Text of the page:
The Lay of Hyldebrand
The Lay of Hyldebrand was an Old Harrowish heroic lay, originally Hildebrandslied. This is its translation into modern Harrowish
Iherde ic tell,
that two bichosen dryghtmen, Hyldebrand and Hadubrand,
mette one another, betwixt two ferdis.
Father and son, undersok the lordis theyr geare,
theyr shieldand areddyed, and theyr bleydis y-buckel'd
over theyr chayn mayll, before owt unto batayle rydand.
Spake first Hyldebrand, the alder and more afar'd man,
ask'd he, with fewe wordis whome his father was
and from whych kin he is y-come.
"Tell'st thoue me the one, yonge man, and I'll knowe the other,
for ic all grete folke knowe in this kingdome."
Eftgayn'd Hadubrand, the son of Hyldebrand:
"Old and wyse folke who liv'd longe agan
told me that my fathers nayme was Hyldebrand.
My nayme is Hadubrand.
He longe ago rayde off intil the East with Dietrick,
and his manye dryghtemen, fleyen Otackers wrath.
He rayde off intil the East, levand at hame his wyfman
with a smal bayrn, beleth'd of his birthryghte.
Dietrick, a man with but fewe felowis,
became relyen upon my father.
His feud with Otacker more hardspun y-grewe.
and my father became his beste-lov'd dryghteman.
He was at the fronte of everye batayle, wylland to be in everye duell.
Brayve men knewen him welle.
"With Almyghty God in Heaven for a witnesse,
may'stow never wende unto batayle agaynste thy nexte of ken."
And he toke from his arm a band of ryngis,
brayd'd from the emperours geld,
whych the King of the Hunis hadde ayaven unto him.
"This thee ic yeve in felowshype."
Hadubrand, the son of Hyldebrand, eftgayn'd:
"A gifte sholde be thiged with a yar,
poynte agaynste poynte.
Thoue cunnand olde Hun,
lede'st me into a trap with thy wordis,
only throwen thoue at me thyn yar.
Thoue is y-growne old by onyeldand suche falsedome.
Saylouris fayrand westwarde acrosse the Wendlesea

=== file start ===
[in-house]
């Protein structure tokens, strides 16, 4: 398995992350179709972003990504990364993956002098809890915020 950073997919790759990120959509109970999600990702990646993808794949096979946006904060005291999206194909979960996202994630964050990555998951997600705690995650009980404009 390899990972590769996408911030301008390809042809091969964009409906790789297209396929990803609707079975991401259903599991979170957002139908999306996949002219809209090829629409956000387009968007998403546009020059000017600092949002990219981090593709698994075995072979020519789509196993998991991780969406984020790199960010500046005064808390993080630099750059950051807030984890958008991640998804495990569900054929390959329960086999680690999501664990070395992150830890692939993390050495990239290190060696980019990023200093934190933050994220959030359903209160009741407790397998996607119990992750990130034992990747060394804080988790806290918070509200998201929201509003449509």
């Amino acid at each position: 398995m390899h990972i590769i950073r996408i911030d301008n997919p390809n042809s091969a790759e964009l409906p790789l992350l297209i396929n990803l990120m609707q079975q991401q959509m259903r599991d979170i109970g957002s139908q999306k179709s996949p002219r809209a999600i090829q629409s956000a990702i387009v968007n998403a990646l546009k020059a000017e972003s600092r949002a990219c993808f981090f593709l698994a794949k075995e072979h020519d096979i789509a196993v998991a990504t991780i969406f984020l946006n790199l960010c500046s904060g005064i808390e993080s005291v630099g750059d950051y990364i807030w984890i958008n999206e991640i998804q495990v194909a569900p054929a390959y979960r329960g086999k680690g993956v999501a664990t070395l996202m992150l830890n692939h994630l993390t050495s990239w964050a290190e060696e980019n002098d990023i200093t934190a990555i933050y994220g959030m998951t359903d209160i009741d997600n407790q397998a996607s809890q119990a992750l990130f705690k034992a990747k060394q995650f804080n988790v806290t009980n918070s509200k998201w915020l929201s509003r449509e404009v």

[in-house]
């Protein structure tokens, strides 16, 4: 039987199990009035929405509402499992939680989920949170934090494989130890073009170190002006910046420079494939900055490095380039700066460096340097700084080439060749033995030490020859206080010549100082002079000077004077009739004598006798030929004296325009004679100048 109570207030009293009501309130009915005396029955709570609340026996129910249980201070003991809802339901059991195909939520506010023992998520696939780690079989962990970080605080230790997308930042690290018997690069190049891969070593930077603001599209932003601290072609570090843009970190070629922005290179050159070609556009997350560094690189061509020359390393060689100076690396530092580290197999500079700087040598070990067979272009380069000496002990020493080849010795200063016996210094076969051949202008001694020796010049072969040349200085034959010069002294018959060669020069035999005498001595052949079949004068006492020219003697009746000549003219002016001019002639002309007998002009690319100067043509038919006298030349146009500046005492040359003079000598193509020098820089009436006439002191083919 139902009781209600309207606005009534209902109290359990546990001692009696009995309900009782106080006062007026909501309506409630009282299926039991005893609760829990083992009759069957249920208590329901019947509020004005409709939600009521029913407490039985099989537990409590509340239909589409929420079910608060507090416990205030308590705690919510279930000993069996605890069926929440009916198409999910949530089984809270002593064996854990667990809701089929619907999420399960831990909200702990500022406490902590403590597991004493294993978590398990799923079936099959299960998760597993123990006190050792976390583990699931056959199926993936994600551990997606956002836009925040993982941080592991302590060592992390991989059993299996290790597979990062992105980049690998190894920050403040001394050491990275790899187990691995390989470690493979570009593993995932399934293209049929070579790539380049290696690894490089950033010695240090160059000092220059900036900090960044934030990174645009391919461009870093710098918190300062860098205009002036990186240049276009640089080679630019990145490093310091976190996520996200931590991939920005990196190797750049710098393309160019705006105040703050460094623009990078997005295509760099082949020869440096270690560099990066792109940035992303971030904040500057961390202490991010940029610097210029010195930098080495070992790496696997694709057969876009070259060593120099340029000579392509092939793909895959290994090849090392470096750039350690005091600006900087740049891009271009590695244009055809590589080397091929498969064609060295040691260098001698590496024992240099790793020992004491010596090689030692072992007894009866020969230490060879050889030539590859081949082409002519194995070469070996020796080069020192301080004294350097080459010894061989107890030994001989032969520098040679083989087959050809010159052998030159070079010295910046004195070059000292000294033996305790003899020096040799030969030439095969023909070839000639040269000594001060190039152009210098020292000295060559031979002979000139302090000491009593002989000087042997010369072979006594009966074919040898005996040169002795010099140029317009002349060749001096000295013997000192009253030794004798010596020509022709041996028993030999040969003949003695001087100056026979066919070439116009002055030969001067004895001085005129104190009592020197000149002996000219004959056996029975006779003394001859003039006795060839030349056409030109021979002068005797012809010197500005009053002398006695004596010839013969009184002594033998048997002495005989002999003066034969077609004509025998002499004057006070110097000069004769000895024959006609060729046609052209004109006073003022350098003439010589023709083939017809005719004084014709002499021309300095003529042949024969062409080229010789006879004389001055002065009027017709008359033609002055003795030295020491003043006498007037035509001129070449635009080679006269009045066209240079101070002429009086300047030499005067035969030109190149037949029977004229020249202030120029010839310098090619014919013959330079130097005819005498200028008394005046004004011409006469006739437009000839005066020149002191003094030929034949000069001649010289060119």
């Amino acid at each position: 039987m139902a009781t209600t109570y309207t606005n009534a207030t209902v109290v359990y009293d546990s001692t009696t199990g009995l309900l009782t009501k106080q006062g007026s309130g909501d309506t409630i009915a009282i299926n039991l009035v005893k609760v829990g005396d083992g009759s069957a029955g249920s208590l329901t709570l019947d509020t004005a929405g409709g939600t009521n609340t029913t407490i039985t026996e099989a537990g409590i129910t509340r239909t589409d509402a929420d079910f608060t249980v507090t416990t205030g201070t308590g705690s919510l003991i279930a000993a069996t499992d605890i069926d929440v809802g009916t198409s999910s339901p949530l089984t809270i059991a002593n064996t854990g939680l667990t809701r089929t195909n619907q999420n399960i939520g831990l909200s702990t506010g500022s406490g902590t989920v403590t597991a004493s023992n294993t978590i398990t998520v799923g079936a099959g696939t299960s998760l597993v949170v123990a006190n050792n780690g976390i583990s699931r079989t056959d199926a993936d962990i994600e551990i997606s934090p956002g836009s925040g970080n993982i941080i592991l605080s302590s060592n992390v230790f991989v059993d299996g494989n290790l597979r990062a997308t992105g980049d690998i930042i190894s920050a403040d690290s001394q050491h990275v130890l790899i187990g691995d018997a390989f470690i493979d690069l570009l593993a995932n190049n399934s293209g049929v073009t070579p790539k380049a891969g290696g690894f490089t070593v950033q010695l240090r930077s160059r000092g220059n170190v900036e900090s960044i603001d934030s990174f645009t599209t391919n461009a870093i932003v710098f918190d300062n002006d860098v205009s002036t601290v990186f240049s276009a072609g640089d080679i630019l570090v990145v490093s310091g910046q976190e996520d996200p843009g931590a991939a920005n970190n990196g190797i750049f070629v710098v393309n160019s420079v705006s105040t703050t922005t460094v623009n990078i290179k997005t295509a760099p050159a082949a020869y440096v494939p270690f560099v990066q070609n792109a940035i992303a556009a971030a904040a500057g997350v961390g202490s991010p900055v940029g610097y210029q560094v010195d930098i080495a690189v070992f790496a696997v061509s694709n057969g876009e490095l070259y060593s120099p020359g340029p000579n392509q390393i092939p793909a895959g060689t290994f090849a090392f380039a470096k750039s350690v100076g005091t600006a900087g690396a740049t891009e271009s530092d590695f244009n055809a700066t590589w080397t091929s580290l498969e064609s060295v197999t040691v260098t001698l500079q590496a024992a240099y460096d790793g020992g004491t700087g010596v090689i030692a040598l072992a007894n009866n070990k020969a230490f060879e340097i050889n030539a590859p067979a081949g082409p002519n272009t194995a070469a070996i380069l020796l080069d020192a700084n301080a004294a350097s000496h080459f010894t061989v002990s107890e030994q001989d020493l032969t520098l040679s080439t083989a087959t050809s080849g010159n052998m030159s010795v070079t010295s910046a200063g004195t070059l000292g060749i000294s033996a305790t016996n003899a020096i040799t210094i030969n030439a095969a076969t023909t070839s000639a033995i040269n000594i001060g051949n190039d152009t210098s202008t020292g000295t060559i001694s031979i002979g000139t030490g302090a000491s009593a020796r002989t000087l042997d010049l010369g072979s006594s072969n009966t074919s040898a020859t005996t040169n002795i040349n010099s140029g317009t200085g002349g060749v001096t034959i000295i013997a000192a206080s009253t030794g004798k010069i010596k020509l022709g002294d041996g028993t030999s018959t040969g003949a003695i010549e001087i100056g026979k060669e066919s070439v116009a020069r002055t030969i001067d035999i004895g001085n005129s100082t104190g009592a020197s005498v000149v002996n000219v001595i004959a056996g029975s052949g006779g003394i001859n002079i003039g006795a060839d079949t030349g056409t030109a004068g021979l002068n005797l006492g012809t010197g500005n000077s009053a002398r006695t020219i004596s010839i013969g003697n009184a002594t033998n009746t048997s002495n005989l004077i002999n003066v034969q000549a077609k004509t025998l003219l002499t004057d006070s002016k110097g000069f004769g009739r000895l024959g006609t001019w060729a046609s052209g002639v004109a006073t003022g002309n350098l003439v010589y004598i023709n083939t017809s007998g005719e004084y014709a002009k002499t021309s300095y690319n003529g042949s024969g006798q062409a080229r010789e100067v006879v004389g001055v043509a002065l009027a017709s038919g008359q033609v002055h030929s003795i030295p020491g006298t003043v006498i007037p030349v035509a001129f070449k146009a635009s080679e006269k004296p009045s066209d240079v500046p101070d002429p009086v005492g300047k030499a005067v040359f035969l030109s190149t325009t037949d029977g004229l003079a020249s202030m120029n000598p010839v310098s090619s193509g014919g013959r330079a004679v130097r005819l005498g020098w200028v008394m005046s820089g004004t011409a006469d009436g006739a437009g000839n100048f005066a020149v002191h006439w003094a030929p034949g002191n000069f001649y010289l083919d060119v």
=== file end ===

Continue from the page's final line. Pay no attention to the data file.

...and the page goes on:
told me that he felle in batayle.
Hyldebrand, the son of Heribrand, is dedde."
Hyldebrand, the son of Heribrand, eftgayn'd:
"Ic from thy batayle geare see
that hast thoue at hame a gode master,
and that thoue hast never bene banysh'd by thy prynce.
Alas, Lord God, fayte hath y-strucke.
Sixty whilis have ic sene summer worth unto wynter
and wynter unto summer in a welsh lond.
Ic was alwayis put on the front lynis;
Ic was never y-kyll'd whyle stormand a kepe,
and now sholde stryke me myn owne bayrn with his sword
and hitte he me with his axe, if ic don't kylle him first.
But if hast thoue the boldnesse, thoue myghte easiliche
wynne the shyeldand from an olde man lyke me,
and take thoue away the afterlene, if hast thoue any ryghte unto them.
Not even the worste of the men from the East
wolde turne downe the hap to fyghte wyth thee,
with thy duelen yearnand. Worth what it maye,
let us see who wylle boaste of this geare
and who wylle lay clayme unto these two outfitis of chayn mayll."
Then they let sayll theyr ashen yars,
Sharpe showeris, stycken in theyr shyeldis.
They came closer on fote, spletand eache others bryghte bordis,
stryken fyerceliche untyll theyr weaponis shater'd theyr shyeldis.